2021 was an exciting year for Red Sox fans and the city of Boston. They played (mostly) great playoff baseball, had some signature moments, and got themselves to within 2 wins of the World Series. The Red Sox undoubtedly wouldn't have made it as far as they did without meaningful contributions from unlikely players. Let’s take a look at 5 of those players that helped the Red Sox in 2021.
While his stats don’t jump out at first glance, Christian Arroyo provided a much needed defensive presence at 2nd base, with flashes of power. He was a clubhouse leader and a fan favorite throughout the year, with his positive attitude and happy-go-lucky demeanor. Acquired off waivers in 2020, his performance in 2021 was an unexpected surprise, and another brilliant acquisition by Chaim Bloom.
While nagging injuries limited him to just 57 games, he slashed .262/.324/.445 with a 106 wRC+ and 6 home runs. He raked off lefties, batting .319 with a 136 wRC+. He produced 1.2 WAR, which translates to nearly 4 WAR in a full season, a fantastic mark. He had some timely hits, most notably being his go-ahead and eventual game-winning grand slam against the Braves on June 16. But his most impactful contribution to the Red Sox was his defense. With the Red Sox being thin at 2nd base all season, he stepped up and produced 5 DRS in just 387 innings. For example, a superstar second basemen like Marcus Semien produced 11 DRS in nearly 3.5 times the innings.. Arroyo provided defensive stability, and was the only starting infielder on the Red Sox with a positive DRS.
An off-season of recovery and a healthy full season will only boost Arroyo’s value to the team, and he could emerge as an above-average everyday second basemen. While he has been injury prone for most of his career, being able to focus on a single position rather than his former utility role should help limit injuries and hopefully help him flourish even more in the next few years.
Arauz is another guy whose stats don’t necessarily tell the whole story of his impact. He had a -3 DRS at 2nd base. He hit .185 with a 72 wRC+. Not exactly impressive. But Arauz stepped up when the Red Sox were rampaged with COVID in mid August and early September, and provided stability when they had almost no middle infielders.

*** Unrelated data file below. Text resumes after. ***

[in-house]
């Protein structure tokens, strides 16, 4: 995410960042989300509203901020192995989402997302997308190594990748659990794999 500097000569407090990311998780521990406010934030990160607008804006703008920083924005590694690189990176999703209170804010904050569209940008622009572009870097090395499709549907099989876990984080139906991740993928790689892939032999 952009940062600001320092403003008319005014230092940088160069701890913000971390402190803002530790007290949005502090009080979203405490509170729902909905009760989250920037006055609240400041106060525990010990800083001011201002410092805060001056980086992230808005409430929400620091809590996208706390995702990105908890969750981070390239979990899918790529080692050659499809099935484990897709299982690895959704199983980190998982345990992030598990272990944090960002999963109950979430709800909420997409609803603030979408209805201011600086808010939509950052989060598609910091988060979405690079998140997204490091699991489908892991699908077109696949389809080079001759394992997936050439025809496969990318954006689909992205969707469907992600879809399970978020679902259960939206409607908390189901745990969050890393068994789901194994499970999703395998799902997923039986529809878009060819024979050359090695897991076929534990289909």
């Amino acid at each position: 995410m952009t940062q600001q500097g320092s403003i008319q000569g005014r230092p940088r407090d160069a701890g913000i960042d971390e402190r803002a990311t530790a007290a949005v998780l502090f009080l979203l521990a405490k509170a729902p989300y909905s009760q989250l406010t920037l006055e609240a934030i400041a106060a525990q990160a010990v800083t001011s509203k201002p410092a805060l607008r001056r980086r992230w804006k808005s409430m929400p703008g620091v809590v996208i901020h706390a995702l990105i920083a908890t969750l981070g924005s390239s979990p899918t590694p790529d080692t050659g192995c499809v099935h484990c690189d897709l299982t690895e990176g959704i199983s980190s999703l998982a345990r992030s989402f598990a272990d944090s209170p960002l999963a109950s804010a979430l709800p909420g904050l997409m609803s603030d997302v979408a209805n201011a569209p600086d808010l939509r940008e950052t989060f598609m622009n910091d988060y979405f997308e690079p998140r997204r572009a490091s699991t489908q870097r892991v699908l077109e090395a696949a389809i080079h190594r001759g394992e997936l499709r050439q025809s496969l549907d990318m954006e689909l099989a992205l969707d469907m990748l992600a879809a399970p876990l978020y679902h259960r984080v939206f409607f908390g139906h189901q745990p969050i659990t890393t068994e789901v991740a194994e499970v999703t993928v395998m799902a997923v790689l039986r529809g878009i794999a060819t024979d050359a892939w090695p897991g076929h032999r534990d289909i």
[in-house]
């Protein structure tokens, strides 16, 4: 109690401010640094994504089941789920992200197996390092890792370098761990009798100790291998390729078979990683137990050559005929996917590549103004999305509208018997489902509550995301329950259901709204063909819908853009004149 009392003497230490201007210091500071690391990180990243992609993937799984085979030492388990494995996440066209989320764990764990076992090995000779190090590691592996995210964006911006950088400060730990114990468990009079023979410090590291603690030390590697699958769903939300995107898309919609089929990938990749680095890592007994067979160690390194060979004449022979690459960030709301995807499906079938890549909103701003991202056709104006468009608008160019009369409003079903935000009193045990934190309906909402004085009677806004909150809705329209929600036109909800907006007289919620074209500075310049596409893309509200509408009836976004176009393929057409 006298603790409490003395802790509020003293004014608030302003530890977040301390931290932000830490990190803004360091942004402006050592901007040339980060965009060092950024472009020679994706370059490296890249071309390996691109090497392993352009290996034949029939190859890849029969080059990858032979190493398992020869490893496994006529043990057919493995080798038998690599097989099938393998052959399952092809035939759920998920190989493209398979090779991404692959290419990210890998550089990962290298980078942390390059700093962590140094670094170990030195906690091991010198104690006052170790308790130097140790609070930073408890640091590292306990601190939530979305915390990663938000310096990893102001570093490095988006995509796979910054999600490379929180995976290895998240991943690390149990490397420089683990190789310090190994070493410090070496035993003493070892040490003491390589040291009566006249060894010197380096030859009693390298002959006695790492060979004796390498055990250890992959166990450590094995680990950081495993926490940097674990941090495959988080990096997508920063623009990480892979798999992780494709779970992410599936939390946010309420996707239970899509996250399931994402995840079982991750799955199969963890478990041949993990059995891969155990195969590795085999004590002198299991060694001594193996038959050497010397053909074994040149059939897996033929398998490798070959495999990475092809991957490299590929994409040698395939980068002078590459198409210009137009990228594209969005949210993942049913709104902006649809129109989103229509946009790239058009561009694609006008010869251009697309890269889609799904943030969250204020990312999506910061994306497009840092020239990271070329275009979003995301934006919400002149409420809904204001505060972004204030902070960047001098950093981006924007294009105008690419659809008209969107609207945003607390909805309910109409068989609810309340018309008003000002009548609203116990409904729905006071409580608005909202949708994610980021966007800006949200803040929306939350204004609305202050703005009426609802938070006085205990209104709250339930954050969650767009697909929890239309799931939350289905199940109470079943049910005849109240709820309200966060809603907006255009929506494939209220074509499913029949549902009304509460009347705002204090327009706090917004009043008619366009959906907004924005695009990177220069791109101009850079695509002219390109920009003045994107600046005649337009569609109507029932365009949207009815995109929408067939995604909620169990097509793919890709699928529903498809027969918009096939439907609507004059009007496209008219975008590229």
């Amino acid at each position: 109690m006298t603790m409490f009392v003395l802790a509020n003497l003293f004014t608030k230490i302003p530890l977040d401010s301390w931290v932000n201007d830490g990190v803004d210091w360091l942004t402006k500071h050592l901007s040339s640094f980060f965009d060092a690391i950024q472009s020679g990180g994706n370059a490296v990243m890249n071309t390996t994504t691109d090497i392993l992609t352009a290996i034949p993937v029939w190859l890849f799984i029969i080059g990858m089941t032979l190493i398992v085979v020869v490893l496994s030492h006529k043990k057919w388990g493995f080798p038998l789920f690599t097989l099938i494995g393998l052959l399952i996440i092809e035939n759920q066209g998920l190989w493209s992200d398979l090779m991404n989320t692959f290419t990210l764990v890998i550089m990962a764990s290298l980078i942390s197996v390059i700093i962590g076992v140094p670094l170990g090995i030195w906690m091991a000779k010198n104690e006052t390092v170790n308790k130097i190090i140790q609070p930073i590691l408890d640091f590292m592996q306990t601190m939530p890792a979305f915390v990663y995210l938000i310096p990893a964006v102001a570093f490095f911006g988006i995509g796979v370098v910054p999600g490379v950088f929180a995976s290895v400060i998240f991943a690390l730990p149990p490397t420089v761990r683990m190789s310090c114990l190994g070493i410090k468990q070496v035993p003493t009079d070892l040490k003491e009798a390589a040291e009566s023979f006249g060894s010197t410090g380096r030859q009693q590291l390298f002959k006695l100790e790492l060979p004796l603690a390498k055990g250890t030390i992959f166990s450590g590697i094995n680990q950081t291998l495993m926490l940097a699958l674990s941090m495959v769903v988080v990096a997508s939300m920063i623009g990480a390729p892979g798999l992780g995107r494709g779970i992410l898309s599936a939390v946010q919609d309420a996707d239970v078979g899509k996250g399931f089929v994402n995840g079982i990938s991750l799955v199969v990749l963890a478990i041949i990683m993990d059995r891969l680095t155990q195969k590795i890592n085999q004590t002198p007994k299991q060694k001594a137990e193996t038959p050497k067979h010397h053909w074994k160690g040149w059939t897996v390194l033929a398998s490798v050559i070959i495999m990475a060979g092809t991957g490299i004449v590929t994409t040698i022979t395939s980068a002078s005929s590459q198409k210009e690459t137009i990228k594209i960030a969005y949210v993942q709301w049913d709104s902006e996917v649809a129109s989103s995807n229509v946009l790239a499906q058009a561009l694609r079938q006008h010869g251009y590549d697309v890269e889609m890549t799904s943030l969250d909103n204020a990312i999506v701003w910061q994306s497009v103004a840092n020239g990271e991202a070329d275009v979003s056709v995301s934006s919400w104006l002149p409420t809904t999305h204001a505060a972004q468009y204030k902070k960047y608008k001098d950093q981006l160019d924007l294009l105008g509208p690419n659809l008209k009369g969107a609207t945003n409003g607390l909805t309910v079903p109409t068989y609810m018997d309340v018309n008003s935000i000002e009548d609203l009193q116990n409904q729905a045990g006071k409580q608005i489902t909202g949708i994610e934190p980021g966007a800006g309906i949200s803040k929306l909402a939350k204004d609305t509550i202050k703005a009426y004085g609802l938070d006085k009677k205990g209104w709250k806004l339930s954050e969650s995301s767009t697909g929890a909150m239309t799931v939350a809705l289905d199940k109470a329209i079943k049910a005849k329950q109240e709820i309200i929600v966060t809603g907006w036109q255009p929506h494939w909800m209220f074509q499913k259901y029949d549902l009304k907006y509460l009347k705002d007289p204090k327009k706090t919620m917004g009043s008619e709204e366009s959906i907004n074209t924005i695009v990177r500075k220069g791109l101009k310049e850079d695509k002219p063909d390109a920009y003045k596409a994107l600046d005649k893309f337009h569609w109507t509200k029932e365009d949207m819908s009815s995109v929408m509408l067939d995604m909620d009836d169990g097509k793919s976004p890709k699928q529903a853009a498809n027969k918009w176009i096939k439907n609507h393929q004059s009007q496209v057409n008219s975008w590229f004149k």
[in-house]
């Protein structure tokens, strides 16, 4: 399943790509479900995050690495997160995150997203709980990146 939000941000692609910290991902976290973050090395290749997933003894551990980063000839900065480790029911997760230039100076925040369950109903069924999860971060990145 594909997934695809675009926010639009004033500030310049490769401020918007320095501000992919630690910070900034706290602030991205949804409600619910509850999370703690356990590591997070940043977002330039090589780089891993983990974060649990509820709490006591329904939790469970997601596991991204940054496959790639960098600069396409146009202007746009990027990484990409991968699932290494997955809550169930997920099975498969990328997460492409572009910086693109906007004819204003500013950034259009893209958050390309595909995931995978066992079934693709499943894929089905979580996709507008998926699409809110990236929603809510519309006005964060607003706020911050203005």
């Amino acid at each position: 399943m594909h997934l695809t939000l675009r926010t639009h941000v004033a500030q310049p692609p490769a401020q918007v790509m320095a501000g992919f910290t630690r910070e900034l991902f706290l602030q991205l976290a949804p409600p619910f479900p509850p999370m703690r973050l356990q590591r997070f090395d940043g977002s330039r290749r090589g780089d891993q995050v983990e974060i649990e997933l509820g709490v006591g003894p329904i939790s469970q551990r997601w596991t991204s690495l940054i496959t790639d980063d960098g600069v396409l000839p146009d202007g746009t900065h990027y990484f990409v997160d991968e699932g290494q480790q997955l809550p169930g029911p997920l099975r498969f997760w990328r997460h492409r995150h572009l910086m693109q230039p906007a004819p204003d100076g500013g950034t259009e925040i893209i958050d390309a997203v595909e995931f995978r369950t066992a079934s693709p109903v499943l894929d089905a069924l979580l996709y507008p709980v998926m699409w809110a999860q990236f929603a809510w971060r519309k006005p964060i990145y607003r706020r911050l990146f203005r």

Arauz’s best moment with the Red Sox came in a crucial game against Cleveland on August 27. They had struggled in the month of August, going 11-16. They were in the worst of the COVID outbreak, and in this particular game fans saw Yairo Munoz, Jarren Duran, and Arauz get penciled in as starters, a fairly tell-tale sign of lack of depth. And with the Red Sox down 3-1 in the bottom of the 8th inning, things were looking grim. But after the Red Sox put two on with none out, Arauz stepped up to the plate looking to bunt, and flip the lineup back to the top. Even after his first two attempts failed miserably, Arauz kept his approach the same and tried to make solid contact.
"I was actually upset at myself during the first couple of pitches. I couldn't get the bunt down. I didn’t necessarily change anything — my approach or my focus," Araúz said. "I just wanted to make sure to put a good swing on it. … I know I took the at-bat to a 3-2 count, and at that point I said, ‘Alright, I’m just gonna make sure I get a really good swing on this and hit the ball hard some more.’" (Boston Globe) Arauz proceeded to smash a frozen rope over the right field wall, which gave the Red Sox the lead and eventually the win.